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Anna, pictured with husband Michael and Lauren, consulted her GP for advice, but said she did not get many answers at first

She had to wear pads almost around the clock – even then having accidents, when urine would leak through her clothes.

For 18 long months, she was left feeling “upset and embarrassed” about her problem.

A urologist diagnosed her prolapse which, according to the NHS, happens when one or more of the organs in the pelvis – be that the uterus, bowel or bladder – slip from their normal position and bulge into the vagina.

While not life-threatening, it can be incredibly uncomfortable, and symptoms include a feeling of heaviness in the tummy, feeling or seeing a lump or bulge, problems with weeing and discomfort during sex.

On top of this, Anna also has diastasis – where the two muscles running down the middle of her stomach separated – meaning she still looked pregnant months after giving birth.

Thankfully, both conditions improved after she began working with pelvic floor physiotherapist Emma Brockwell, having sessions once a month.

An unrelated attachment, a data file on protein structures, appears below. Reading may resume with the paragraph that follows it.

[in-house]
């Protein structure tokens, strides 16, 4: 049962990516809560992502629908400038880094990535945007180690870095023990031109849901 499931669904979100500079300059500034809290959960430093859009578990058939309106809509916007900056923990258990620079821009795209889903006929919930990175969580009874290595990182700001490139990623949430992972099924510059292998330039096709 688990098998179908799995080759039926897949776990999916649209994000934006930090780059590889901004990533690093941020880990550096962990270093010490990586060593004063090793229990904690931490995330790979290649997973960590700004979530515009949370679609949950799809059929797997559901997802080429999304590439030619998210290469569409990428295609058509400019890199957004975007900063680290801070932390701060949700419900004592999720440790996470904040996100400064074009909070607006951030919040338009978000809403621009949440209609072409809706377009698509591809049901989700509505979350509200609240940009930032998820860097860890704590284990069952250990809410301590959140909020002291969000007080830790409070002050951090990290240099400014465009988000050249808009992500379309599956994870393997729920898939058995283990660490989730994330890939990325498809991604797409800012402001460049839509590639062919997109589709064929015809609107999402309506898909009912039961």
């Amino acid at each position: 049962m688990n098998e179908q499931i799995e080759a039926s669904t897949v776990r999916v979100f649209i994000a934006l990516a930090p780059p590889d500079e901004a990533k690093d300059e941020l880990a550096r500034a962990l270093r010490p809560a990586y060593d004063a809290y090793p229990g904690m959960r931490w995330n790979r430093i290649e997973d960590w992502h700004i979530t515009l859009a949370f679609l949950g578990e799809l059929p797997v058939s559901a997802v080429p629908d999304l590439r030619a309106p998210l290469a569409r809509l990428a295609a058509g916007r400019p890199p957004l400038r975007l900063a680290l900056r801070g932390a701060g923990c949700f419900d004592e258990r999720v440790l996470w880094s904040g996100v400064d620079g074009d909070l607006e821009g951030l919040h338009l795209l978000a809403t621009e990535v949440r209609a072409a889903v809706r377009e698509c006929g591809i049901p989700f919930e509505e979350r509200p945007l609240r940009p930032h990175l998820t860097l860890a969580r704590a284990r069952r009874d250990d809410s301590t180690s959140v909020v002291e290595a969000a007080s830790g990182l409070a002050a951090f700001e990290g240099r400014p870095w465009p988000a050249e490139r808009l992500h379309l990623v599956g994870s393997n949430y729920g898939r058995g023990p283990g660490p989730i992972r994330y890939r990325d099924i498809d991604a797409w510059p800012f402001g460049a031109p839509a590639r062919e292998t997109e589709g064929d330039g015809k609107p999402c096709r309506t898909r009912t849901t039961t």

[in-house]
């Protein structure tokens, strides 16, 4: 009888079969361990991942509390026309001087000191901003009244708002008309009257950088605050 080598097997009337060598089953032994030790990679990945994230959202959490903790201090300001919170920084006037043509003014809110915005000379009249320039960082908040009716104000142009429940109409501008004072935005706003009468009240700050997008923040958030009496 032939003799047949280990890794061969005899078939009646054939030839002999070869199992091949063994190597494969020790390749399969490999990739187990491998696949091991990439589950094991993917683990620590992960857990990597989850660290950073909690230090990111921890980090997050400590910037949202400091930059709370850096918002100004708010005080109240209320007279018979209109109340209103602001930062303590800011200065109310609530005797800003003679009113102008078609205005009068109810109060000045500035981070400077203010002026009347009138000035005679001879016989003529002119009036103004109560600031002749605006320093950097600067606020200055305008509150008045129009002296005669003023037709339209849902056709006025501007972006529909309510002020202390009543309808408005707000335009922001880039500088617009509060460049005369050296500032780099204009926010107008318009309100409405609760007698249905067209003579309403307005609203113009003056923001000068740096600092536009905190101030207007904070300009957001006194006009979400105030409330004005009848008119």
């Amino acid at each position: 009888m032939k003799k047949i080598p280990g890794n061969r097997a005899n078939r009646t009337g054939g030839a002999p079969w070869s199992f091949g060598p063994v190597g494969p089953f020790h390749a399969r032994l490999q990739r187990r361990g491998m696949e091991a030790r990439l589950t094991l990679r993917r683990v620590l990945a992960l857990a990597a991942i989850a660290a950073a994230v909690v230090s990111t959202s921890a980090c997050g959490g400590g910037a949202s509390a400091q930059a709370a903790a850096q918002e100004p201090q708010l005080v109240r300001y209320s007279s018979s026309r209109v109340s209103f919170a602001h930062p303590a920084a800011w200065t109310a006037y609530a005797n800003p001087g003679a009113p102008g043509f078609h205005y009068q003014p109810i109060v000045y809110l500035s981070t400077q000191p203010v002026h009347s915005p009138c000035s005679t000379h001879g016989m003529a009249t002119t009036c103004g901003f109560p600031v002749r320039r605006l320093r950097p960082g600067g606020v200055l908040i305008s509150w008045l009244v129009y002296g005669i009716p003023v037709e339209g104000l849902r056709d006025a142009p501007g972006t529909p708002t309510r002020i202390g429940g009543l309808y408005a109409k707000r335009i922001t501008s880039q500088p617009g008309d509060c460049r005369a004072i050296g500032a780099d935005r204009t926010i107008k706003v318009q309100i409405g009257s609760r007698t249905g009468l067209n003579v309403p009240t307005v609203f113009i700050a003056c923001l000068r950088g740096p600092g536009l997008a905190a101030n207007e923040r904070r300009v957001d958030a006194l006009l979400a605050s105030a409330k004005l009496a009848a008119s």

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Their carefully cultivated and curated samples cured half the patients who tried them right away, the Norwegian team reported in the New England Journal of Medicine.

And most of those that weren’t cured with a single transplant saw their diarrhea clear up when they were given antibiotics later.

“This was a small trial, but the results suggest that fecal microbiota transplantation may be an alternative to antibiotic therapy in primary C. difficile infection,” Dr. Frederick Juul of Oslo University Hospital and colleagues wrote in a letter to the New England Journal.

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